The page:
This is a profile of Data Futures Lab awardee Tidepool
Saira Khan-Gallo knows how overwhelming managing and living healthily with diabetes can be. As a person living with type 1 diabetes for over two decades, she understands how tracking glucose levels, blood pressure, blood cholesterol, insulin intake, and, and, and…could all feel like drowning in an infinite pool of numbers.
But that doesn’t need to be the case. This is why Tidepool, a non-profit tech organization composed of caregivers and other people living with diabetes such as Gallo, is transforming diabetes data management. Its data visualization platform enables users to make sense of the data and derive insights into their health status.
Tidepool is also an incubatee of Mozilla’s Data Futures Lab — which this year, is funding selected projects to develop data donation initiatives for public interest innovations. Through its Big Data Donation Project, Tidepool has been supporting the advancement of diabetes research by sharing anonymized data from people living with diabetes with researchers.
To date, more than 40,000 individuals have chosen to donate data uploaded from their diabetes devices like blood glucose meters, insulin pumps and continuous glucose monitors, which is then shared by Tidepool with students, academics, researchers, and industry partners — Making the database larger than many clinical trials. For instance, Oregon Health and Science University have used datasets collected from Tidepool to build an algorithm that predicts hypoglycemia, which is low blood sugar, with the goal of advancing closed loop therapy for diabetes management.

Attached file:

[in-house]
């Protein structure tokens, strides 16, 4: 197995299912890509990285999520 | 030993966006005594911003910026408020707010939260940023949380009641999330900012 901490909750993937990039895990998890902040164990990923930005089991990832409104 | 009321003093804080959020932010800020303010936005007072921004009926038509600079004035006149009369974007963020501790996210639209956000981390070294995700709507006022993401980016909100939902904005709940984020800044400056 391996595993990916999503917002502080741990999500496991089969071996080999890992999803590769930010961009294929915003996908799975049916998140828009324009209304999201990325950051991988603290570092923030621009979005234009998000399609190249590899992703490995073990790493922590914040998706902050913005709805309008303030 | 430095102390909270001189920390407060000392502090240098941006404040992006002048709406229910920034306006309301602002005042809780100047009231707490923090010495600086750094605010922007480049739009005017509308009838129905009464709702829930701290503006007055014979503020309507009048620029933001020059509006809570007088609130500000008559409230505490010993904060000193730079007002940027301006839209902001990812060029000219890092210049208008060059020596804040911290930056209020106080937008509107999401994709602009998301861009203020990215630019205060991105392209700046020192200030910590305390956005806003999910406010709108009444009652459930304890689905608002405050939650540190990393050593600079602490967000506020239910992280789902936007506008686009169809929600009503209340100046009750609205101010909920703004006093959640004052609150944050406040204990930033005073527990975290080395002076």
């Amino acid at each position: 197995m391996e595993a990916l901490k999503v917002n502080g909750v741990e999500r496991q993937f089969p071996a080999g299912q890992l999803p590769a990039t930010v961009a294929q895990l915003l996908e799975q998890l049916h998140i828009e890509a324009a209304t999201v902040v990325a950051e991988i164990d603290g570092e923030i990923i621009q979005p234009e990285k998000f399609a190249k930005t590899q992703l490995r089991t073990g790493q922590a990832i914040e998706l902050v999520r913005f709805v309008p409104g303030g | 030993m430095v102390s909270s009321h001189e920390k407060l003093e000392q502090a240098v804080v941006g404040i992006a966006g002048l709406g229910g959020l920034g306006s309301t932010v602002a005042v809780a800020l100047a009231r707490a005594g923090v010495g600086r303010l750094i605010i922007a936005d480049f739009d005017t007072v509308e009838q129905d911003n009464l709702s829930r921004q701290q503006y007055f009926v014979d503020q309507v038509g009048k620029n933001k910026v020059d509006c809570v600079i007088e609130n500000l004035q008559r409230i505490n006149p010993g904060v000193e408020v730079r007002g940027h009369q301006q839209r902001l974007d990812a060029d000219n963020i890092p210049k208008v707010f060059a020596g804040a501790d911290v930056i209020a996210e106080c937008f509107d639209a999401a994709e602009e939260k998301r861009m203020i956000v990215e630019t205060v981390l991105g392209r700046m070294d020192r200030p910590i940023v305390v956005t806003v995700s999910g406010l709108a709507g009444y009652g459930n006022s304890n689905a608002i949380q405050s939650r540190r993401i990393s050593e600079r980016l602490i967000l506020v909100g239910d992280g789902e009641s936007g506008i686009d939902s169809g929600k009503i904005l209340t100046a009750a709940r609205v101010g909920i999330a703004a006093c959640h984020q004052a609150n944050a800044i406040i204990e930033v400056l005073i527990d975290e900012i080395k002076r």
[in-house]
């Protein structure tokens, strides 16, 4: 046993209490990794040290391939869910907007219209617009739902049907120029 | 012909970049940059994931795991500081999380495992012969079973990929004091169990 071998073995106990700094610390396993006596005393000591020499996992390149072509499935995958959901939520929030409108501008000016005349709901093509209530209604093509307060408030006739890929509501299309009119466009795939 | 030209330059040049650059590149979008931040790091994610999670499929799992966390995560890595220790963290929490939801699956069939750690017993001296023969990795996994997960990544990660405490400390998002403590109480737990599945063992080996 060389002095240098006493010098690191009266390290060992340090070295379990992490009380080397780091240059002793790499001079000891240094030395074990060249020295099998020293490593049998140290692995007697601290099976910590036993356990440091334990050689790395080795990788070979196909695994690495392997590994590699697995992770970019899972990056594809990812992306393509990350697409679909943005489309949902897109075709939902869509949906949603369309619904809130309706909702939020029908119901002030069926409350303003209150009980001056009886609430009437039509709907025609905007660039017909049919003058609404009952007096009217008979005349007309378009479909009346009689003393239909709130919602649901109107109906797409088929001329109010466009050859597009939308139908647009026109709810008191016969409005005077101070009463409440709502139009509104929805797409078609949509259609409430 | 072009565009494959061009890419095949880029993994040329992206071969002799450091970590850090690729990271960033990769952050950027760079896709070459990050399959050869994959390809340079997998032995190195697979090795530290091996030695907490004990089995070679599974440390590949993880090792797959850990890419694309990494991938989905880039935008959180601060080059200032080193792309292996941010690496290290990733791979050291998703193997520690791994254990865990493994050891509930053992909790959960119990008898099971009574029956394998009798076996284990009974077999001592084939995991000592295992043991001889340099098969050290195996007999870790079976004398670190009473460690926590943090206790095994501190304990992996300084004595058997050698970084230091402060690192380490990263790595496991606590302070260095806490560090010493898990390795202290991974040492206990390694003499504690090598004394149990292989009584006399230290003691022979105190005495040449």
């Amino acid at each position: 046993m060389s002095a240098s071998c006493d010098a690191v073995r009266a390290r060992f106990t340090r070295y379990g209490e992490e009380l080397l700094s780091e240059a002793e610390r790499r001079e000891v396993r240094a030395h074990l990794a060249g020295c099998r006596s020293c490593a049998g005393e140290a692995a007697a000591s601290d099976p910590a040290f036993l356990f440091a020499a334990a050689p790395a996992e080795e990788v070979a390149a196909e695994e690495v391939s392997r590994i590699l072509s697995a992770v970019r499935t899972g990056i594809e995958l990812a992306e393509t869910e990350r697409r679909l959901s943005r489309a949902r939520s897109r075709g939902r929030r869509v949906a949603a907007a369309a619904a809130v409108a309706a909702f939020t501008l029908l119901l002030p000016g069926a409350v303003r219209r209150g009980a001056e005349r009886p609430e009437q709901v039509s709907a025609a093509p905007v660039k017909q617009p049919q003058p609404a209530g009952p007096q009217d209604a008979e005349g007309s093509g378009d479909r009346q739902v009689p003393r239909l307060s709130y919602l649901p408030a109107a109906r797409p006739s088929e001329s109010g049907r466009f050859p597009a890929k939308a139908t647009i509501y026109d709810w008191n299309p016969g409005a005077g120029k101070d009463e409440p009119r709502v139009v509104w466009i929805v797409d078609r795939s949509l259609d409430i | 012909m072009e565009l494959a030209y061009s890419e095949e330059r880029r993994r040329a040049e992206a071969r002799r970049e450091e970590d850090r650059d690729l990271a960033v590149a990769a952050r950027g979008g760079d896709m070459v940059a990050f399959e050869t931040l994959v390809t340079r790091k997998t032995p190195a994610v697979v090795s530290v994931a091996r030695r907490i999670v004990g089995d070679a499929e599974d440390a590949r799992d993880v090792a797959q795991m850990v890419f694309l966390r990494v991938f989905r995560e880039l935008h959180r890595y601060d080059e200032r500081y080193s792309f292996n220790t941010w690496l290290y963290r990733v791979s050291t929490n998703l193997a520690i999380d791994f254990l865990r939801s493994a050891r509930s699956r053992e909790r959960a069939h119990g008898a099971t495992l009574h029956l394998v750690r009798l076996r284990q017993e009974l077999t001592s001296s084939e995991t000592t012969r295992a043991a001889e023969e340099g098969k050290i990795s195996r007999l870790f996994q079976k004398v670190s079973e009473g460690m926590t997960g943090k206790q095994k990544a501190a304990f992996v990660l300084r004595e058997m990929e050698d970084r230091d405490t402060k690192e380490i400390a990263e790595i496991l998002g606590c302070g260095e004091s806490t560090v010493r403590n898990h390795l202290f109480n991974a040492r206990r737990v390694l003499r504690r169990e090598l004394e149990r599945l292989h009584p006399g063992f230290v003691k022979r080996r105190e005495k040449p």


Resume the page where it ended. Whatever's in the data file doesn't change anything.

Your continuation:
‘Clinical trials are very expensive, yet critical in furthering research and innovation in the diabetes space. The Big Data Donation Project is helping to bridge this gap. So far we have supported research in continuous glucose monitoring and algorithms to be used in automated insulin dosing systems’ says Gallo.
Clinical trials are very expensive, yet critical in furthering research and innovation in the diabetes space. The Big Data Donation Project is helping to bridge this gap. So far we have supported research in continuous glucose monitoring and algorithms to be used in automated insulin dosing systems
Saira Khan-Gallo, Tidepool
The advantage of having a diverse pool of data donors is that diabetes management can look very different for a range of people depending on age (pediatrics, teenagers, adults); and a large dataset enables researchers to draw out generalizations and improve on existing solutions.
But healthcare data is sensitive, and safeguarding it is becoming even more precarious. “There’s very little research about how menstruation affects diabetes, and in a post Roe v. Wade era, one of our struggles is on how to safely collect this data, while confidently guaranteeing that we won’t put people in harm's way ” Gallo explains.
For innovation to meet the needs of people with diabetes, it must listen to the community, and Tidepool is betting on this, “The inclusion of people living with diabetes in the development of diabetes management solutions is something that is so necessary. We are extremely proud of the recent FDA clearance of Tidepool Loop — An automated insulin dosing app — And the first patient-led open-source solution,” remarks Gallo. She adds, “the reason we are seeing improvements is that people living with diabetes are working in this space and innovating!”
With the support of the Data Futures Lab, Tidepool will be documenting the impact of the Big Data Donation Project by sharing the research contributions of the data collected through their platform. The initiative is to galvanize more people to share their diabetes data. Data collected through the platform are anonymized and Tidepool is currently undergoing a standard ethical review process from the Institutional Review Board, to broaden the scope of institutions that can use this data.